For the U.S. armed forces, going green is about climate change and energy security, but as much as anything it’s about troop safety. Transporting fuel is often a dangerous activity in hostile territory, and in an effort to reduce the amount of fuels that must be transported to Marines in the field – as well as the carbon footprint of its operations – the Navy has entered the full production phase of its portable, 300-watt, solar hybrid battery generator.
Coined the Ground Renewable Expeditionary ENergy System (GREENS), the system consists of stackable 1,600-watt solar arrays and rechargeable batteries that combine to provide continuous power for Marines in remote locations. GREENS can be rapidly deployed and is Humvee transportable. Oh, and a fun fact: GREENS comes equipped with a toolkit that allows Marines to enter their expected mission profile and determine which components of the system they will need to take with them.
“This item significantly reduces the amount of fuel that has to be delivered, minimizing the number of warfighters on the roads, convoys and hazards, as well as the logistics expenses associated with distributing fuel,” said Cliff Anderson, logistics program officer in ONR’s Expeditionary Maneuver Warfare & Combating Terrorism Department, in a statement. “That was really the objective: to get warfighters out of harm’s way and reduce the cost of transporting fuel.”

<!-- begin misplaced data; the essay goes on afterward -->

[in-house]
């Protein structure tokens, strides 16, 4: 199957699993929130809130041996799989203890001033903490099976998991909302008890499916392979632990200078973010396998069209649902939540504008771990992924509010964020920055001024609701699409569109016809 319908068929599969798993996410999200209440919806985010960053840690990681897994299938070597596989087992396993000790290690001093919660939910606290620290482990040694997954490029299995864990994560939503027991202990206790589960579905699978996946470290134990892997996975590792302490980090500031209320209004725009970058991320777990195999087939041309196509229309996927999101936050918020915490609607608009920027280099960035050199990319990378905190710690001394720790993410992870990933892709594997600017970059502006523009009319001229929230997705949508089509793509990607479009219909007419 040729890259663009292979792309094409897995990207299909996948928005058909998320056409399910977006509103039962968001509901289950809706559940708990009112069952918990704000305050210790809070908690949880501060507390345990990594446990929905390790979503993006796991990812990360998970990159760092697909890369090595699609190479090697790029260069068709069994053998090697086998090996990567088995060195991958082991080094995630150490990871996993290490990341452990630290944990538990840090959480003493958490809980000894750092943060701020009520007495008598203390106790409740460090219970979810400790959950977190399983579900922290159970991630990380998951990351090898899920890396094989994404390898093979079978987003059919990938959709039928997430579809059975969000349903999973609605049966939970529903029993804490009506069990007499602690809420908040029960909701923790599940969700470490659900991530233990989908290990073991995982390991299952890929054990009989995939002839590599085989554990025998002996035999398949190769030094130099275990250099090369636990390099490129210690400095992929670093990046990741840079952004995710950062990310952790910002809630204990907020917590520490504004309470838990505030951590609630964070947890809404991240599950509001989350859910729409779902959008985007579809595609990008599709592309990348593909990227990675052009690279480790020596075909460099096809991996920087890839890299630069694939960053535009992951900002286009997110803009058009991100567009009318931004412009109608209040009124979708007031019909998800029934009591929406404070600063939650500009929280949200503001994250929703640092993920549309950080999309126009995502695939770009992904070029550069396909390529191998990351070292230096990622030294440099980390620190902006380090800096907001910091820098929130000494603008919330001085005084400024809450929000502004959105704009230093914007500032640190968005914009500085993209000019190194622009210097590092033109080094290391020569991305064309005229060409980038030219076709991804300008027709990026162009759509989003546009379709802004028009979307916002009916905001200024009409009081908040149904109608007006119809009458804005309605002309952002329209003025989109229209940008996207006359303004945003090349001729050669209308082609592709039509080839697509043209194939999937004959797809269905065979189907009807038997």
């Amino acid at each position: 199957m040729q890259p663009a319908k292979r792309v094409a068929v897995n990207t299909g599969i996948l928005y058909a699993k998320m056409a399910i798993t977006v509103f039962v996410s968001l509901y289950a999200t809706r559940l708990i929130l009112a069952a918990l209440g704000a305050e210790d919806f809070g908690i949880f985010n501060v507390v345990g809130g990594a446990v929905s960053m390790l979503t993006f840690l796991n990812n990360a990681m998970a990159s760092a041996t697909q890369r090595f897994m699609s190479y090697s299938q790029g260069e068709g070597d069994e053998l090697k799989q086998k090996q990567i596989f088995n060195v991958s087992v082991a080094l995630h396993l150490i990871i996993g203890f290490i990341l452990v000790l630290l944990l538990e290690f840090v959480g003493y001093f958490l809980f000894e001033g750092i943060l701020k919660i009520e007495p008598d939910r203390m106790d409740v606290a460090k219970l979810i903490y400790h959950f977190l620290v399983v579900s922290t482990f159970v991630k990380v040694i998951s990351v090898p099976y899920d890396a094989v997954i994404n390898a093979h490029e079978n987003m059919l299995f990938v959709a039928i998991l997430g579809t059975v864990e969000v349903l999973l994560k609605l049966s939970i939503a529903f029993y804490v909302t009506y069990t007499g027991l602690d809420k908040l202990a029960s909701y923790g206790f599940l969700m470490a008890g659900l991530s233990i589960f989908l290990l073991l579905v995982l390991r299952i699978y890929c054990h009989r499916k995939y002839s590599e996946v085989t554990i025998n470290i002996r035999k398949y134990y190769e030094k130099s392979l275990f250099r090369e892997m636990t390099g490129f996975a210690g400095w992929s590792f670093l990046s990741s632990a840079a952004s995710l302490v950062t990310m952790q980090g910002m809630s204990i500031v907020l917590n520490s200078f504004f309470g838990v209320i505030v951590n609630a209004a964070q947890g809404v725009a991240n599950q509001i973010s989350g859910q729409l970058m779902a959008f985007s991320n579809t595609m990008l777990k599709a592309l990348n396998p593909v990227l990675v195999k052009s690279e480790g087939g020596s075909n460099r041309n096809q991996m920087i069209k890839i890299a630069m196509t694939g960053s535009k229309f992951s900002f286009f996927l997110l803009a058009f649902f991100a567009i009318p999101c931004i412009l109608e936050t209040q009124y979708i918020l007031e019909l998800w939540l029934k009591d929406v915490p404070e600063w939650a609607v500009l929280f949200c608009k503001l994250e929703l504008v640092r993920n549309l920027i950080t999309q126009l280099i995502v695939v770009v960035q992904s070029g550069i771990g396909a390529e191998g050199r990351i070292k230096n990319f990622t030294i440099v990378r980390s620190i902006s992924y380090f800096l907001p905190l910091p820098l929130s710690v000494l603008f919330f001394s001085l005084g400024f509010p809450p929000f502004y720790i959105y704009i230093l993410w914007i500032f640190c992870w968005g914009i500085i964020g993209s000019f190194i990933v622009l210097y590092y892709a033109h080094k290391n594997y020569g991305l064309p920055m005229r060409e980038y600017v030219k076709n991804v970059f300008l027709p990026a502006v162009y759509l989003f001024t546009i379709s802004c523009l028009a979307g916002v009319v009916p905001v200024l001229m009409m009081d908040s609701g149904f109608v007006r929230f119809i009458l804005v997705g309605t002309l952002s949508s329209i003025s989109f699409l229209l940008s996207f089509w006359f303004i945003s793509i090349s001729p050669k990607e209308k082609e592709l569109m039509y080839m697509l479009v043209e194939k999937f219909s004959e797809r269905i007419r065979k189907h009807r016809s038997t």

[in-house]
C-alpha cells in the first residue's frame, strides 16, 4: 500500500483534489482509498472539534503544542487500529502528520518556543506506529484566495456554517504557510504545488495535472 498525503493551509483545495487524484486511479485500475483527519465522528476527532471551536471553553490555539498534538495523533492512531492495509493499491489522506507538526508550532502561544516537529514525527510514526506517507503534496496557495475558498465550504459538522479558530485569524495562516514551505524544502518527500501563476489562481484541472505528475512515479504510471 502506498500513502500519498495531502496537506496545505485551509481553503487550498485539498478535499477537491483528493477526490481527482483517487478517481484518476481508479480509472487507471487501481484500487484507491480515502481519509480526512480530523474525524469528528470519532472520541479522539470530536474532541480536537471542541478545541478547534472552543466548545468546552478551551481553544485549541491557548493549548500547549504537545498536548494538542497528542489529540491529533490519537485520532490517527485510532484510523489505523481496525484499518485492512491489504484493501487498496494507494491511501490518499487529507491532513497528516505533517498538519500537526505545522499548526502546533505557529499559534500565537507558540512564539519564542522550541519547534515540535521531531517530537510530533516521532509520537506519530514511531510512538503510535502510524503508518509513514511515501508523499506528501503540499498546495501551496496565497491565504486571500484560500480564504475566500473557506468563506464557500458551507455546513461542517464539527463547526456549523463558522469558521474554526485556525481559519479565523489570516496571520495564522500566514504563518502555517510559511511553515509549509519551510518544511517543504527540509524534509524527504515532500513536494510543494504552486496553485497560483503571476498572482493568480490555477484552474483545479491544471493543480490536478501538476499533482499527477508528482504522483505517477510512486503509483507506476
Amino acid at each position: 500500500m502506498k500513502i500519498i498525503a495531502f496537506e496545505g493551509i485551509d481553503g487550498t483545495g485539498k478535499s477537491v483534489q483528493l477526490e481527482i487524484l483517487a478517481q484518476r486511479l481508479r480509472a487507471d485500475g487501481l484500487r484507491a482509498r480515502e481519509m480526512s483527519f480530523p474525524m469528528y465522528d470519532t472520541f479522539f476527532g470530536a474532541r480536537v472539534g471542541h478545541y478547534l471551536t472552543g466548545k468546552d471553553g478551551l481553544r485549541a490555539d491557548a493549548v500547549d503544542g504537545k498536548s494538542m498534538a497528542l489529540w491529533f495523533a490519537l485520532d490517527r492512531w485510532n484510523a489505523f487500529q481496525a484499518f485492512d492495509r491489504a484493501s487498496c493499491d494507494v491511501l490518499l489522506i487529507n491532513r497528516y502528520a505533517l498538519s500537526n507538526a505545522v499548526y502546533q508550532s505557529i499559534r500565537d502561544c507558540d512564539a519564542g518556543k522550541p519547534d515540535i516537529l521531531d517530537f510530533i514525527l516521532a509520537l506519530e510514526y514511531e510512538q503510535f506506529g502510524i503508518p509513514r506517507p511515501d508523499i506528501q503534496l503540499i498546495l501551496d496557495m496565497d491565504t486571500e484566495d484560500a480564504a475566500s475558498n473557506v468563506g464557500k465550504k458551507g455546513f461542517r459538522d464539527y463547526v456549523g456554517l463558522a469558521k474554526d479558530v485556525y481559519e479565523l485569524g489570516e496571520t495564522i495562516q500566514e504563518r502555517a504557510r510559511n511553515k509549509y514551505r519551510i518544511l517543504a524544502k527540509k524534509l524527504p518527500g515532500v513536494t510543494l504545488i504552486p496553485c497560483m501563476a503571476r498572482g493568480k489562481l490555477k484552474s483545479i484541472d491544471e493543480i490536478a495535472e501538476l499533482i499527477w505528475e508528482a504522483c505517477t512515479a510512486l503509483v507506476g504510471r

GREENS was developed by the Office of Naval Research, then rapidly transitioned to the Marine Corps Systems Command and into production, in support of the goal outlined by Section 2911 of Title 10 of the United States Code: “It shall be the goal of the Department of Defense … to produce or procure not less than 25 percent of the total quantity of facility energy it consumes within its facilities during fiscal year 2025 and each fiscal year thereafter from renewable energy sources.”
Maj Sean Sadlier, a logistics analyst with the Marine Corps Expeditionary Energy Office, who trained users on and tested GREENS in the field with India Company, 3rd Battalion, 5th Marine Regiment, said, “GREENS is modular, portable, rugged and intuitive enough to deploy in a combat environment. Units trained on GREENS as part of pre-deployment training have provided positive feedback.” So far, several small Marine Corps outposts have successfully used GREENS as their sole energy source.